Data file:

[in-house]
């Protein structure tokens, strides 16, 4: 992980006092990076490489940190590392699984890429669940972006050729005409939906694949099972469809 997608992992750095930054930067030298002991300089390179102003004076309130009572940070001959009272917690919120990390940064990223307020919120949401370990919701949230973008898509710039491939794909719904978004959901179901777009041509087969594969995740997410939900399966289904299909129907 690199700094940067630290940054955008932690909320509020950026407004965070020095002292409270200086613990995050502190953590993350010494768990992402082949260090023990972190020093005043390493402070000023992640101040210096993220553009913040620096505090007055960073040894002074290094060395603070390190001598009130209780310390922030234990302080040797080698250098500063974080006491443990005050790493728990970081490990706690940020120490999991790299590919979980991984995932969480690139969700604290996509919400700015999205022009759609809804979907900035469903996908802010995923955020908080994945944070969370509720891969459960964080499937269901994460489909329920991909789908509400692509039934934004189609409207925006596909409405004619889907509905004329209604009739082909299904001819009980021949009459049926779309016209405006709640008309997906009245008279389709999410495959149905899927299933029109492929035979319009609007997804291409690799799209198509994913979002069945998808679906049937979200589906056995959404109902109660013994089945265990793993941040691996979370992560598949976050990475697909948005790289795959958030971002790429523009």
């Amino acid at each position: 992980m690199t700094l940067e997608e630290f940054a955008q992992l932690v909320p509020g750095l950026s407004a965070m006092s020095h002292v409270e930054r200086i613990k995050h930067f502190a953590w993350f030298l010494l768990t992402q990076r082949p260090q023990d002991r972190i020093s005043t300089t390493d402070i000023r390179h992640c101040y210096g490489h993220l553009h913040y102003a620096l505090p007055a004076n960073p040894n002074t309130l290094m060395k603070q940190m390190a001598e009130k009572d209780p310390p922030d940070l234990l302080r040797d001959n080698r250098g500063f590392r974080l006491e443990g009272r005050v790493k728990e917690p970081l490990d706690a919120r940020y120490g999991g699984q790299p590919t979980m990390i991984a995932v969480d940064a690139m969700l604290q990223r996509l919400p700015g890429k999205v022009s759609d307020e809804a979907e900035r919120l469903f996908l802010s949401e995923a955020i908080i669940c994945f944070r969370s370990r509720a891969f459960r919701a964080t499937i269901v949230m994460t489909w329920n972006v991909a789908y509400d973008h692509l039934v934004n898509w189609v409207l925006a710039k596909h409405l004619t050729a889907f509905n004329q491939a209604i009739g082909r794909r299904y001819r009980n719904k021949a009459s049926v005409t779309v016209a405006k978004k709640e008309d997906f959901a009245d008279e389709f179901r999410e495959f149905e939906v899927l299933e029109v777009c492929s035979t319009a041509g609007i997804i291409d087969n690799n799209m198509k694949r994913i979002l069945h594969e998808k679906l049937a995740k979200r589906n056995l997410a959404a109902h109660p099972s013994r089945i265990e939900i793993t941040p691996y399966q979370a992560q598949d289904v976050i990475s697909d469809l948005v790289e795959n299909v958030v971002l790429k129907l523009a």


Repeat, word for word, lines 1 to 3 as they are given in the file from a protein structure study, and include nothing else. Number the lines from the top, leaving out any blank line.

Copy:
[in-house]
């Protein structure tokens, strides 16, 4: 992980006092990076490489940190590392699984890429669940972006050729005409939906694949099972469809 997608992992750095930054930067030298002991300089390179102003004076309130009572940070001959009272917690919120990390940064990223307020919120949401370990919701949230973008898509710039491939794909719904978004959901179901777009041509087969594969995740997410939900399966289904299909129907 690199700094940067630290940054955008932690909320509020950026407004965070020095002292409270200086613990995050502190953590993350010494768990992402082949260090023990972190020093005043390493402070000023992640101040210096993220553009913040620096505090007055960073040894002074290094060395603070390190001598009130209780310390922030234990302080040797080698250098500063974080006491443990005050790493728990970081490990706690940020120490999991790299590919979980991984995932969480690139969700604290996509919400700015999205022009759609809804979907900035469903996908802010995923955020908080994945944070969370509720891969459960964080499937269901994460489909329920991909789908509400692509039934934004189609409207925006596909409405004619889907509905004329209604009739082909299904001819009980021949009459049926779309016209405006709640008309997906009245008279389709999410495959149905899927299933029109492929035979319009609007997804291409690799799209198509994913979002069945998808679906049937979200589906056995959404109902109660013994089945265990793993941040691996979370992560598949976050990475697909948005790289795959958030971002790429523009």
């Amino acid at each position: 992980m690199t700094l940067e997608e630290f940054a955008q992992l932690v909320p509020g750095l950026s407004a965070m006092s020095h002292v409270e930054r200086i613990k995050h930067f502190a953590w993350f030298l010494l768990t992402q990076r082949p260090q023990d002991r972190i020093s005043t300089t390493d402070i000023r390179h992640c101040y210096g490489h993220l553009h913040y102003a620096l505090p007055a004076n960073p040894n002074t309130l290094m060395k603070q940190m390190a001598e009130k009572d209780p310390p922030d940070l234990l302080r040797d001959n080698r250098g500063f590392r974080l006491e443990g009272r005050v790493k728990e917690p970081l490990d706690a919120r940020y120490g999991g699984q790299p590919t979980m990390i991984a995932v969480d940064a690139m969700l604290q990223r996509l919400p700015g890429k999205v022009s759609d307020e809804a979907e900035r919120l469903f996908l802010s949401e995923a955020i908080i669940c994945f944070r969370s370990r509720a891969f459960r919701a964080t499937i269901v949230m994460t489909w329920n972006v991909a789908y509400d973008h692509l039934v934004n898509w189609v409207l925006a710039k596909h409405l004619t050729a889907f509905n004329q491939a209604i009739g082909r794909r299904y001819r009980n719904k021949a009459s049926v005409t779309v016209a405006k978004k709640e008309d997906f959901a009245d008279e389709f179901r999410e495959f149905e939906v899927l299933e029109v777009c492929s035979t319009a041509g609007i997804i291409d087969n690799n799209m198509k694949r994913i979002l069945h594969e998808k679906l049937a995740k979200r589906n056995l997410a959404a109902h109660p099972s013994r089945i265990e939900i793993t941040p691996y399966q979370a992560q598949d289904v976050i990475s697909d469809l948005v790289e795959n299909v958030v971002l790429k129907l523009a």